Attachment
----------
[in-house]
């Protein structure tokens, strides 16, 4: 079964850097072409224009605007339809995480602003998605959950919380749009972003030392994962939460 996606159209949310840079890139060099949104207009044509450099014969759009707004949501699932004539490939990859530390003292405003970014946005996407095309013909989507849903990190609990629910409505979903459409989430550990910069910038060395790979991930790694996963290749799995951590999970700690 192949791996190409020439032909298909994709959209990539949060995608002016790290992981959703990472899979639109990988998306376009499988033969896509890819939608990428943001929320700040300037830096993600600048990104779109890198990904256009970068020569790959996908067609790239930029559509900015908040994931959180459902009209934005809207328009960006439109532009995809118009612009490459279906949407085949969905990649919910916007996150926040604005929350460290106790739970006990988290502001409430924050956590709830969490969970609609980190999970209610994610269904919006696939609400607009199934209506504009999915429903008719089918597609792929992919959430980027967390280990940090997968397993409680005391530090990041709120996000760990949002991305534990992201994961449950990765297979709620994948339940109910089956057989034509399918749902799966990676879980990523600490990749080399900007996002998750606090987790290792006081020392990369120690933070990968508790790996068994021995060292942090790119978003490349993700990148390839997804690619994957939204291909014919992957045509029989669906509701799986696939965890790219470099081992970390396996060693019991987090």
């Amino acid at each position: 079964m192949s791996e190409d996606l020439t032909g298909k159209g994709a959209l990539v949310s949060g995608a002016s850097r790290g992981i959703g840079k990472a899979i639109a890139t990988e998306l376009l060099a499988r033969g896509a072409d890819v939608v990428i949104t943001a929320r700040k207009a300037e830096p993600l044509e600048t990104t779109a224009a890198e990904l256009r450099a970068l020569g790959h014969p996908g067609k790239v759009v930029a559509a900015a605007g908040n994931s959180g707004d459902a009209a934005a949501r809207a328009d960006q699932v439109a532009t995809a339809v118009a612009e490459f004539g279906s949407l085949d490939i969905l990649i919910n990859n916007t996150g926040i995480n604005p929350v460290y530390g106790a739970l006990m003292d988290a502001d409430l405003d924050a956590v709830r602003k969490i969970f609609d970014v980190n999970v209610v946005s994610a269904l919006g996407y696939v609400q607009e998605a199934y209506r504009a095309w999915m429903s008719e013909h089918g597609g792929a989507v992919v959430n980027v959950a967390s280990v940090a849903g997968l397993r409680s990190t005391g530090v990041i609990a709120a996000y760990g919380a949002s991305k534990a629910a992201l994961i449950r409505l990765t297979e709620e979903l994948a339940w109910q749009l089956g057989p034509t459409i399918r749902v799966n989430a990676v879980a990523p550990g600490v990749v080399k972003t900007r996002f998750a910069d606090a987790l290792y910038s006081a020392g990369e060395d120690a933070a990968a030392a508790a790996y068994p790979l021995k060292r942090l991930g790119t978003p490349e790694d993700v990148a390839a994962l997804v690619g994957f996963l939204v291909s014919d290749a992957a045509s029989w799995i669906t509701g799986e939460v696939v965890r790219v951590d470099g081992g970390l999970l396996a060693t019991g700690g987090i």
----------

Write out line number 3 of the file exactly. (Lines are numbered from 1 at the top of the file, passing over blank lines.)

């Amino acid at each position: 079964m192949s791996e190409d996606l020439t032909g298909k159209g994709a959209l990539v949310s949060g995608a002016s850097r790290g992981i959703g840079k990472a899979i639109a890139t990988e998306l376009l060099a499988r033969g896509a072409d890819v939608v990428i949104t943001a929320r700040k207009a300037e830096p993600l044509e600048t990104t779109a224009a890198e990904l256009r450099a970068l020569g790959h014969p996908g067609k790239v759009v930029a559509a900015a605007g908040n994931s959180g707004d459902a009209a934005a949501r809207a328009d960006q699932v439109a532009t995809a339809v118009a612009e490459f004539g279906s949407l085949d490939i969905l990649i919910n990859n916007t996150g926040i995480n604005p929350v460290y530390g106790a739970l006990m003292d988290a502001d409430l405003d924050a956590v709830r602003k969490i969970f609609d970014v980190n999970v209610v946005s994610a269904l919006g996407y696939v609400q607009e998605a199934y209506r504009a095309w999915m429903s008719e013909h089918g597609g792929a989507v992919v959430n980027v959950a967390s280990v940090a849903g997968l397993r409680s990190t005391g530090v990041i609990a709120a996000y760990g919380a949002s991305k534990a629910a992201l994961i449950r409505l990765t297979e709620e979903l994948a339940w109910q749009l089956g057989p034509t459409i399918r749902v799966n989430a990676v879980a990523p550990g600490v990749v080399k972003t900007r996002f998750a910069d606090a987790l290792y910038s006081a020392g990369e060395d120690a933070a990968a030392a508790a790996y068994p790979l021995k060292r942090l991930g790119t978003p490349e790694d993700v990148a390839a994962l997804v690619g994957f996963l939204v291909s014919d290749a992957a045509s029989w799995i669906t509701g799986e939460v696939v965890r790219v951590d470099g081992g970390l999970l396996a060693t019991g700690g987090i």